pole beans, P. vulgaris which seems more adaptable to U.S. climates
Scarlet Runner beans, very popular in UK, as you say they don't like the
We grow them every year here in the Niagara Peninsula, Ontario.
Best if picked on a regular basis, if left too long on the plant they will
be stringy, meaning a tough strings each join side of bean must be removed
during preparation to each, top and tail bean remove any strings , and
french "slice about 1/2 slices on the diagonal" drop slices into salted
cold water bring to boil and cook till just tender, drain and serve.
First frost will finish plants, ours have just finished, :-(((( jblts
While we're on the subject of Scarlet Runner Beans...
I grew them for 2 or 3 years bout 20 years ago. There are varieties that
have been selected for tender very edible beans. They produced a steady
crop of beans all summer (once they started).
I'm writing because I read that these runner beans actually produce a
tuber and would be perennial where the ground doesn't freeze. I believe
I read that these tubers could be saved and replanted in the spring to
produce a faster growing plant next year compared to starting over from
Does anyone know about this? If not, maybe one of you could dig up a
plant after frost kills it and see if there really is a tuber down there.
Steve in the Adirondacks
They are also called Seven Year Beans. They are perennial but I don't know
if from a tuber or not and I wouldn't dig one up as they are simply left in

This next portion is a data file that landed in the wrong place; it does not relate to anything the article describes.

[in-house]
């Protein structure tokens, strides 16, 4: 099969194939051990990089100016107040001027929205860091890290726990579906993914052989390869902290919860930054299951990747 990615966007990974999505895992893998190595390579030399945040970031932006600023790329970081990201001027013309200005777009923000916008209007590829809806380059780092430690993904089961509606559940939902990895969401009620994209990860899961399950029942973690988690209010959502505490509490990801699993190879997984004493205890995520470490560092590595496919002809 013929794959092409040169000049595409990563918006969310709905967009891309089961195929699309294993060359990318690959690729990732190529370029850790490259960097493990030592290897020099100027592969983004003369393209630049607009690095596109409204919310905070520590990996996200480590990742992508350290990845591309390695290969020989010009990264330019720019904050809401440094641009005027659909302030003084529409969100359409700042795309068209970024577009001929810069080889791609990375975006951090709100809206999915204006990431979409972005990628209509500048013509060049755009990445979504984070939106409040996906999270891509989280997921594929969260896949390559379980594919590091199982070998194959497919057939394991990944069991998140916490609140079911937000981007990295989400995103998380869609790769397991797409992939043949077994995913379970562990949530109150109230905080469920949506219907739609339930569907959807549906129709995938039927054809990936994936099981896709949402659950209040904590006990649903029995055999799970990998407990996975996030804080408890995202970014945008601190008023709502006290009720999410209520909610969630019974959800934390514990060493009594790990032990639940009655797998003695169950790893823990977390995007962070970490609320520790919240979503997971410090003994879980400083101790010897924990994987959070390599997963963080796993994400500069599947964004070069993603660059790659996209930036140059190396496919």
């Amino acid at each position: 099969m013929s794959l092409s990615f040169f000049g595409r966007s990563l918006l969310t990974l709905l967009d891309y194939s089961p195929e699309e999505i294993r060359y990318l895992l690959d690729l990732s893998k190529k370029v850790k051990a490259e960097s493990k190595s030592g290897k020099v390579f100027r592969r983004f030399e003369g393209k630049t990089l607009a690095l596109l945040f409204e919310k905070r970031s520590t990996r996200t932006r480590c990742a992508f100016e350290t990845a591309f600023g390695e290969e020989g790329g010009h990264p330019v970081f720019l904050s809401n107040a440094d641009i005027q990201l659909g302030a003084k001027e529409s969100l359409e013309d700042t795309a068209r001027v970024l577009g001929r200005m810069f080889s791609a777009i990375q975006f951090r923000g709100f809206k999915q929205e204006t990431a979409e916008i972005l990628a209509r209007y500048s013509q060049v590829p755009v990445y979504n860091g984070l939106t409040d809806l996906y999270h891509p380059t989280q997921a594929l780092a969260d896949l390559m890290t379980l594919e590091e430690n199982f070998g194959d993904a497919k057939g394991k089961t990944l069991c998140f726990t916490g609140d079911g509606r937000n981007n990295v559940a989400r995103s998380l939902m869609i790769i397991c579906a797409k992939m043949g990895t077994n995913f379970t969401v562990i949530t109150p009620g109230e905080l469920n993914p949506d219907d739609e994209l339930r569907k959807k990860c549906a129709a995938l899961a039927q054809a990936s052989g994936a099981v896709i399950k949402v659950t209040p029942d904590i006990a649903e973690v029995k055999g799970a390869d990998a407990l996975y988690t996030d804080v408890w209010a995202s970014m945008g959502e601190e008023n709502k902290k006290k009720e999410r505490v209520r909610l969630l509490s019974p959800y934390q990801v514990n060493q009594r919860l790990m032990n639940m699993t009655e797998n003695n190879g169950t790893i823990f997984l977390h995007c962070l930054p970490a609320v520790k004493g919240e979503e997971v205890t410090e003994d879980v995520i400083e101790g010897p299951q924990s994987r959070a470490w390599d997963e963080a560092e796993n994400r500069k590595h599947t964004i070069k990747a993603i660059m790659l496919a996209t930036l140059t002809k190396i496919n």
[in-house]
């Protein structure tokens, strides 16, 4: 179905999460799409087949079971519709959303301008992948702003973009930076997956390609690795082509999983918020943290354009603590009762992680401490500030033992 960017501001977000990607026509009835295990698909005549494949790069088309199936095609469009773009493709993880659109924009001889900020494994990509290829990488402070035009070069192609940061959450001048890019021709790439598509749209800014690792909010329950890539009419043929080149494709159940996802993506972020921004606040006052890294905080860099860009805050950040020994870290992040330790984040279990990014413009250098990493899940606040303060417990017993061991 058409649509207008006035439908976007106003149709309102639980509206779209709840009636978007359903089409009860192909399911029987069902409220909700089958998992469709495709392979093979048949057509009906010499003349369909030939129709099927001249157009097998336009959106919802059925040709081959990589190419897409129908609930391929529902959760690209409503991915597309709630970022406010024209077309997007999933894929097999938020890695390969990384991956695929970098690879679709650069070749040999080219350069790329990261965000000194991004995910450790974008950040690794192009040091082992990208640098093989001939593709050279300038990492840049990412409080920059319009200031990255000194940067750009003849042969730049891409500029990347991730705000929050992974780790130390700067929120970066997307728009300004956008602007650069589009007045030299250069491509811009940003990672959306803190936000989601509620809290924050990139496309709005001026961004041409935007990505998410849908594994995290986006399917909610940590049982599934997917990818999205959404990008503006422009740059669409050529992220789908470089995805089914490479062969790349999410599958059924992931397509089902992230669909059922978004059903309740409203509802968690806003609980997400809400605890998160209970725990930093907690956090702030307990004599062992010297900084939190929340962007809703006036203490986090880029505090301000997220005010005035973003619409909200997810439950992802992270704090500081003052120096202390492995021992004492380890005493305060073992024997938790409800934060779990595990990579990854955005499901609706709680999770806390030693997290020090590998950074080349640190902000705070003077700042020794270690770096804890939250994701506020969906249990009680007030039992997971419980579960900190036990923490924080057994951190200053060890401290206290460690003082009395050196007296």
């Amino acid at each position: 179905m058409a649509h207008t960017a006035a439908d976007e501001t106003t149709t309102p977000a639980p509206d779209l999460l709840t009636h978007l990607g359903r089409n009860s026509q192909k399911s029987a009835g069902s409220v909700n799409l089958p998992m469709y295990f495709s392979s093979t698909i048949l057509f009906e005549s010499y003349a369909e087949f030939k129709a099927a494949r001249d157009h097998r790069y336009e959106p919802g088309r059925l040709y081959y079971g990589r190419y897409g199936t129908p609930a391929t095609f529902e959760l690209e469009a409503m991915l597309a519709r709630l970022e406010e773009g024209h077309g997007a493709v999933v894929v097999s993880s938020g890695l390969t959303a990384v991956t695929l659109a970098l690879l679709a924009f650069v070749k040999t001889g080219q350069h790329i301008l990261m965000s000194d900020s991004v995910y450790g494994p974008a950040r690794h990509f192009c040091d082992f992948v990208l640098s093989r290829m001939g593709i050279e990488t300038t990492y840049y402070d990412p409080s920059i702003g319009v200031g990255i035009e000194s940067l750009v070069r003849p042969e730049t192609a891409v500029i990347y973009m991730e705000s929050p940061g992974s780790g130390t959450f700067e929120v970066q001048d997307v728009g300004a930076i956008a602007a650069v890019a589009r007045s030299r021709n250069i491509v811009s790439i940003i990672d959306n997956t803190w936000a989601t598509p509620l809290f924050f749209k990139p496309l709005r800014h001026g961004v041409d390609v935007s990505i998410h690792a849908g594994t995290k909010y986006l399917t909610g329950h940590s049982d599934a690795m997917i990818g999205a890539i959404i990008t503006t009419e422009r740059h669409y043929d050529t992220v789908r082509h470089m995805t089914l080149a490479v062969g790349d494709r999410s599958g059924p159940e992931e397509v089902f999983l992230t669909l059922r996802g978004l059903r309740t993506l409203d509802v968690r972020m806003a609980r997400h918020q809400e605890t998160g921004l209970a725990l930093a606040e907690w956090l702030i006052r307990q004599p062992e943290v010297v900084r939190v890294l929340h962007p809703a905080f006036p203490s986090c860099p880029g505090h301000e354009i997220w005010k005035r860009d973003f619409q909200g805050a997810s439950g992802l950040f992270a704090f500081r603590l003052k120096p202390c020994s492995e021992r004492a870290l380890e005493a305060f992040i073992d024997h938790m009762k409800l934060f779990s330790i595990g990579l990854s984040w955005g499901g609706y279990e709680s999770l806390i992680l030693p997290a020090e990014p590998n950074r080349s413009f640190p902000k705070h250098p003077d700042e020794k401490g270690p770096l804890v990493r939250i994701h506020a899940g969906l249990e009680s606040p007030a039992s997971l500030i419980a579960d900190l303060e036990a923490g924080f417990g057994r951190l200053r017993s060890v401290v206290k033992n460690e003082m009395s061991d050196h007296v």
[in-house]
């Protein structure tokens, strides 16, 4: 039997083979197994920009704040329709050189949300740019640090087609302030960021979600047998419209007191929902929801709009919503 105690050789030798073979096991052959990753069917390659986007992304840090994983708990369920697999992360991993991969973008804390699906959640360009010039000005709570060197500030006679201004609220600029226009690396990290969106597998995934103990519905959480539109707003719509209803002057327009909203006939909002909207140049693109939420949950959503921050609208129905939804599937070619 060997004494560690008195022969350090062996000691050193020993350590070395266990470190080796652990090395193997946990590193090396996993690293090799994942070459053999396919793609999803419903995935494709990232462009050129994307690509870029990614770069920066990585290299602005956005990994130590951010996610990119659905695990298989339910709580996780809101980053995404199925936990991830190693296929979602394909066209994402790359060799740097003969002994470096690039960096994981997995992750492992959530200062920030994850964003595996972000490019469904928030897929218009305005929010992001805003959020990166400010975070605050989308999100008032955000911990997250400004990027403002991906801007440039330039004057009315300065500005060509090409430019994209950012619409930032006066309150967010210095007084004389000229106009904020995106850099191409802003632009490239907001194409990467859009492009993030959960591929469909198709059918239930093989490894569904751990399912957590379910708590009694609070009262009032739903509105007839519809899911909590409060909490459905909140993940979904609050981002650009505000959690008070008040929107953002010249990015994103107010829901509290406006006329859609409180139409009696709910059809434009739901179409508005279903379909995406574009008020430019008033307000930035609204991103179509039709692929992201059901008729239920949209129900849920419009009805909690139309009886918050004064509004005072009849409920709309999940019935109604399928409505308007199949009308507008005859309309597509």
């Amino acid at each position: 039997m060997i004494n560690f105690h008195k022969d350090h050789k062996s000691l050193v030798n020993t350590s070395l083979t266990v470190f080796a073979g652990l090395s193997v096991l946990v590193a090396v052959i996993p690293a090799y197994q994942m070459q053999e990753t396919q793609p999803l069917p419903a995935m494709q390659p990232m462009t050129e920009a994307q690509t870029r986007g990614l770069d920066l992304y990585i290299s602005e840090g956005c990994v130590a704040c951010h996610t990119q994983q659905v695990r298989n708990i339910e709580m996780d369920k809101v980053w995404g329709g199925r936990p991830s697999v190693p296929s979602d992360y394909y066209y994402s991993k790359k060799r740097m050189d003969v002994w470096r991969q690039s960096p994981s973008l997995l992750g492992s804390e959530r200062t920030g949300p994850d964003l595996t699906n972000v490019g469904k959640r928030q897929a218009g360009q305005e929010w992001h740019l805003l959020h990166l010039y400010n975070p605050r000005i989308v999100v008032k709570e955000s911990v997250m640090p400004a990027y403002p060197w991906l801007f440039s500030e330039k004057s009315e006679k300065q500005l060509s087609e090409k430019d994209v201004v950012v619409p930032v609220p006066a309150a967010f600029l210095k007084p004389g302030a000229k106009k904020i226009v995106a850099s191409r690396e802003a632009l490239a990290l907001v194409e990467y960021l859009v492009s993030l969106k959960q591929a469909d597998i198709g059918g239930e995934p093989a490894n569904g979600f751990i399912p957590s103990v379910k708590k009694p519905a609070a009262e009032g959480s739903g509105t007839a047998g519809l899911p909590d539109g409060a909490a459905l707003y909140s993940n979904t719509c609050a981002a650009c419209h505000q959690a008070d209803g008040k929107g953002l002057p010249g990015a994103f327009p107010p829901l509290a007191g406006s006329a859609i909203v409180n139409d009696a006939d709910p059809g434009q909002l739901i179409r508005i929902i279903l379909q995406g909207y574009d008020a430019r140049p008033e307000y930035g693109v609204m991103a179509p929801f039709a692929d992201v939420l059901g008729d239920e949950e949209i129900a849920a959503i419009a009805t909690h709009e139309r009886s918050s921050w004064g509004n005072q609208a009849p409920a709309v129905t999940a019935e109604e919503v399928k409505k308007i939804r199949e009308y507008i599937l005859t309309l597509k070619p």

the same place and come up again the next year. As you say, this applies to
where the ground doesn't freeze, but they are also a better cold climate
bean than the French Bush bean.
This is true. We're on our fourth year of automatic beans. I don't know if
it's botanically a tuber; it looks like a big woody potato peeking out of the
ground. We have never dug them up. That might be a little risky, but if you're
in a climate witth freezes in winter you have nothing to lose by trying.
My parents have been growing scarlet runners for about 35 years. In Winter
the plants die down to ground level, and come up again each year. Well,
there does seem to be a bit of a loss, with 1 or 2 out of 10 failing to
re-emerge. These can be replaced by planting a few seeds where gaps become
In a hot climate, they flower but fruit does not set until the worst of
the mid-summer heat abates. I found that watering them morning and evening